• Some vouchers have an expiry date which makes them useless once passed. While it’s not your fault as the “giver”, it could mean that the receiver is under pressure to use the vouchers before they expire. They might end up using them on something they don’t really want that much.
  • Sometimes, if you buy a voucher from a proper shop outlet, it might not be usable in a concession version of the same shop. This was illustrated through the experience of a reader of Pricewatch in the Irish Times. This issue, however, could have been seen in the terms & conditions, if they’d been read beforehand.
  • And finally, and most importantly, In the current economic climate, if you buy vouchers from a business that closes down in the new year, the vouchers will most likely be worthless depending on how badly strapped for cash the shop is when it shuts.

NCA provide a geographical alternative number

Fair play to Conor Pope from PriceWatch in the Irish Times. Following from his article about our  SayNoTo1890.com site and geographical alternative phone numbers, the National Consumer Agency have now provided an 01 alternative to their 1890 number.

Hats off to the National Consumer Agency for its speedy response to our piece pointing out that calling its 1890 helpline from a mobile could cost people a lot more than they bargained for.

While calling the 1890 432 432 number from a landline costs five cent a minute at peak times, calling from a mobile can cost 35 cent. Last week, the agency organised a landline number in addition to its 1890 number and both will feed directly into its call centre. The landline contact number is 01-4025555 and it should be up and running from this week.

By providing this number, anyone who now needs to call the NCA, particularly from a mobile phone, will save themselves upwards of 35c per minute by having the calls subtracted from their minutes bundles rather than being charged extra calling the 1890 number.


Click here for the SayNoTo1890.com Website.

Click here for the SayNoTo1890.com Website.


Euro / Sterling Dual-Pricing – A different angle

I read with interest this piece from Conor Pope in Pricewatch on Monday morning regarding one of his readers observations about the dual-pricing that we experience in many stores at the moment.

A reader by the name of Helen was shopping in Wallis recently when she noticed they had torn off the sterling price, which had been attached to the price tags on the clothes along with the euro price – not the only shop operating in both the Republic of Ireland and the UK that has adopted such a policy in recent months.

“We all know that we are being ripped off in the Republic – the mark up between the sterling price and the euro price is blatantly obvious, even though the euro-sterling exchange rate has been trading consistently at around €0.78 for the past year. By tearing off the sterling price, does Wallis think that we won’t notice we are being ripped off?”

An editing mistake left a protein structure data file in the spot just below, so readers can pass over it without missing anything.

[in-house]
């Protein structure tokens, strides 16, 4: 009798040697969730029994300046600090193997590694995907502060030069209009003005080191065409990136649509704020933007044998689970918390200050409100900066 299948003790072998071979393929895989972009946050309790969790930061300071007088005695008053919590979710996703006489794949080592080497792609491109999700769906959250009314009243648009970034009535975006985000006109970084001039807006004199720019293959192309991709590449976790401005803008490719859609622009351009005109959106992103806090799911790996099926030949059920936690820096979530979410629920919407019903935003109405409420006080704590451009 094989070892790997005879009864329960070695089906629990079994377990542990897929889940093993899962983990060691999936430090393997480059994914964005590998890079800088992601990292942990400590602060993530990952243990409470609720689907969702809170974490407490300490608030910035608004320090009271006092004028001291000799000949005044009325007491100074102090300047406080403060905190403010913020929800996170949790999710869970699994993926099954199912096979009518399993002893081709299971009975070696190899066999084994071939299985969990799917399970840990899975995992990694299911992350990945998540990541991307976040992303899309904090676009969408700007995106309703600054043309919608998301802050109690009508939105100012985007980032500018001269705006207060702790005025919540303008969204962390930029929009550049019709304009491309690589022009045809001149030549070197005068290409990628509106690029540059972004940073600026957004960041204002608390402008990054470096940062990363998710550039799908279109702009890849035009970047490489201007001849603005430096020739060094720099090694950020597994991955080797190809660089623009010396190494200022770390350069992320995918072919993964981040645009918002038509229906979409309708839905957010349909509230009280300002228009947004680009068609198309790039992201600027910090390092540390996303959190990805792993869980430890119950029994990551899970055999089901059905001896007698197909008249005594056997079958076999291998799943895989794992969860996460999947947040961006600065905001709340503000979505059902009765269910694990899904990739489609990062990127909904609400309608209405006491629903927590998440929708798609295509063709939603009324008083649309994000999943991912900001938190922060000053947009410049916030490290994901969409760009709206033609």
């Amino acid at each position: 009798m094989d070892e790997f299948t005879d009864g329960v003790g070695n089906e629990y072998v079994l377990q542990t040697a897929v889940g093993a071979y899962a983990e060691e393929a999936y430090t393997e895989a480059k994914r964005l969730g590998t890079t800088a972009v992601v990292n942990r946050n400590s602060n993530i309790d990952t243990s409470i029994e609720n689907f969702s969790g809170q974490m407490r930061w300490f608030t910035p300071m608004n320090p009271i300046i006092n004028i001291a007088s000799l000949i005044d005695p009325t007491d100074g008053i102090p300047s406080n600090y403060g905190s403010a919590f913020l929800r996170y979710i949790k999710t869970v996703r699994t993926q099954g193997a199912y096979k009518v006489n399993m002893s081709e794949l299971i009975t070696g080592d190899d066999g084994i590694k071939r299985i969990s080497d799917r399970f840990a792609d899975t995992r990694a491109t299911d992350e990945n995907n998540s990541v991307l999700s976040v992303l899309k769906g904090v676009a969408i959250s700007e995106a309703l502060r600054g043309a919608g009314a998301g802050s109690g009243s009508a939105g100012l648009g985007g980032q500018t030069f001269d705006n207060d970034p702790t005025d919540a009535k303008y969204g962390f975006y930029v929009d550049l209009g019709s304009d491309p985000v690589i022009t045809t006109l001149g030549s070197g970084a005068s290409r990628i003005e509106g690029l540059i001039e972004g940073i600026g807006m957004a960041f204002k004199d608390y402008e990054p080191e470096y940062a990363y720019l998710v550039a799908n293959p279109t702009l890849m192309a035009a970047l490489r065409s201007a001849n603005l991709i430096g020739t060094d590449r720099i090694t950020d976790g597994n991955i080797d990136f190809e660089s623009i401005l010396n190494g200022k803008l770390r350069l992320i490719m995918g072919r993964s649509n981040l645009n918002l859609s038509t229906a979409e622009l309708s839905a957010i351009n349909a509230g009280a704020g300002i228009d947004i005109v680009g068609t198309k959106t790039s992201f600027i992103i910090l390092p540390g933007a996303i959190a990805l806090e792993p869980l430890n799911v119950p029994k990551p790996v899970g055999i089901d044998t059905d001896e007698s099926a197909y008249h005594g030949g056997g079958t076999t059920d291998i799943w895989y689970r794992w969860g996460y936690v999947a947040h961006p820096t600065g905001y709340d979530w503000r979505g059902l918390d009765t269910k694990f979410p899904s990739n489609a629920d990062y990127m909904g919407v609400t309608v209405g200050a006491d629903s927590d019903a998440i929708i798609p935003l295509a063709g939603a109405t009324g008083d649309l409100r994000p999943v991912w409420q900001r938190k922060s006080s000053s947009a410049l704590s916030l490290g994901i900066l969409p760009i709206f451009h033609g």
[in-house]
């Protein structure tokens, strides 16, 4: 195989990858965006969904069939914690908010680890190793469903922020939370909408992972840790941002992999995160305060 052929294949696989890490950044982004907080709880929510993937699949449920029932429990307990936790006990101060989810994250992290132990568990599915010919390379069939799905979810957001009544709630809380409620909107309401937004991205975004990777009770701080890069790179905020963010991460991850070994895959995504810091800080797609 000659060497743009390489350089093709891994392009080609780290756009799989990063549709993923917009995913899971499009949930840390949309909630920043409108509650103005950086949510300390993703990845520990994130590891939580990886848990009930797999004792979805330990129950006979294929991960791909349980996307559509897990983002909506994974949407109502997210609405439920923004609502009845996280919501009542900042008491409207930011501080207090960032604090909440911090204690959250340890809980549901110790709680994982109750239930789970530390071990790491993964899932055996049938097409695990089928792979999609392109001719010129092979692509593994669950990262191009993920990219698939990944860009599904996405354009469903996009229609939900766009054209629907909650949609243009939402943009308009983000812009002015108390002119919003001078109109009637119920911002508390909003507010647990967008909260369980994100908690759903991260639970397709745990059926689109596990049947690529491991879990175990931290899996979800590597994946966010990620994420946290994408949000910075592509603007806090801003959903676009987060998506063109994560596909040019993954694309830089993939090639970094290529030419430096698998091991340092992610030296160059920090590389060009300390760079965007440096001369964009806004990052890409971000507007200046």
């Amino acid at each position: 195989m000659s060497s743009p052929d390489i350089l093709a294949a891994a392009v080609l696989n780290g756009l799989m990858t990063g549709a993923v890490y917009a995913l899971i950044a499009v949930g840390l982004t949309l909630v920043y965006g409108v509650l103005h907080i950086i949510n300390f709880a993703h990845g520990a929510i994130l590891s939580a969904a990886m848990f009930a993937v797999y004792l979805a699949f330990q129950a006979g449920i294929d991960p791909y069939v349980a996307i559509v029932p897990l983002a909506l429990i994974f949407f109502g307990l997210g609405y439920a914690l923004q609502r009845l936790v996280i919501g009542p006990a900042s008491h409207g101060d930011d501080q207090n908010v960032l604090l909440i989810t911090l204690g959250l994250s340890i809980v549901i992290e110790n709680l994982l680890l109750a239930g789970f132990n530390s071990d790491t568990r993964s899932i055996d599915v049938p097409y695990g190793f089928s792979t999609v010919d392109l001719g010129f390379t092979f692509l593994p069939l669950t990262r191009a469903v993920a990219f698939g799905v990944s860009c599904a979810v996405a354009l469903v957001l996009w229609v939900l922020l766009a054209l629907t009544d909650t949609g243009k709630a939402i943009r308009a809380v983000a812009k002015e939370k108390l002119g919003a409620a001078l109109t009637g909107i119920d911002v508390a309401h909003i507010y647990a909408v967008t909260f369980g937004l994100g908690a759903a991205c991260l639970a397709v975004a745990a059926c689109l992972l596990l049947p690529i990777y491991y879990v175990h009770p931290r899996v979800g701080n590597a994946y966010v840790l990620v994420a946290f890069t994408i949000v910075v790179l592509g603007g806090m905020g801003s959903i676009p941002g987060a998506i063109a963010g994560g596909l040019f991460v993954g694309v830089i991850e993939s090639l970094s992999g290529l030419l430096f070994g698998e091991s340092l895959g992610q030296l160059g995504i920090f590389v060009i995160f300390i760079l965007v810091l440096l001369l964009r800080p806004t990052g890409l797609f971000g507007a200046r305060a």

I was in a Boots store on Sunday where I saw a different perspective to this euro/sterling dual-pricing problem.

There was a small kid in the queue in front of me with some sort of Christmas present for his mother. He had his change counted out, and re-counted it a couple of times before he got to the top of the queue.

When he got to the cashier, he popped the gift on the counter, and unloaded his bundle of change for the cashier.

The cashier smiled at him, scanned the item, and asked him for €10.

“But it’s €8 on the label, I checked it myself” said the little lad, visibly gutted.

“No, it’s £8 I’m afraid. So that’s €10” said the cashier.

I don’t think we’re teaching our 6 and 7 year olds about dual-priced labels and exchange rates, are we?


Stop Wasting Your Money, from Conor Pope

Having just finished Twenty Majors The Order of the Phoenix Park, I’m moving onto another book by a blogger. I’ll leave the introductions to the authors journalistic colleague Paul Cullen, also of the Irish Times, from Saturdays Irish Times Magazine (sub required):

For more than five years, the PriceWatch column in this newspaper has been guiding readers through the pitfalls of shopping, as well as seeking out the best in value and quality for consumers. Now that its editor, Conor Pope, has distilled his wisdom in book form, there’s really no excuse for not making some changes to your finances that can result in serious money savings.

Stop Wasting Your Money promises to cut your bills by anywhere between €1,000 and €3,000 in a year, simply by following Conor’s month-by-month advice. It’s a mixture of the so-obvious-we-don’t-do it, such as shaving hundreds of euro off your insurance or health bills by one phone call, to the oh-really!-why-didn’t-I-think-of-that-before?

In the latter vein, I didn’t know you could access freeview TV satellite stations including all the BBCs and ITVs for the price of a €100 dish and a bit of wiring. Or that chicken pieces with the skin on are half the price of skinless pieces. Ok, maybe I did know the last one but just don’t want to get my hands dirty.

Written with a light touch, Stop… isn’t hectoring or judgmental (as Conor writes, “that’s what Eddie Hobbs is for”). At the end of your year’s belt-tightening, he reckons you deserve to blow the savings on a nice holiday. That we like. A snip at €9.99.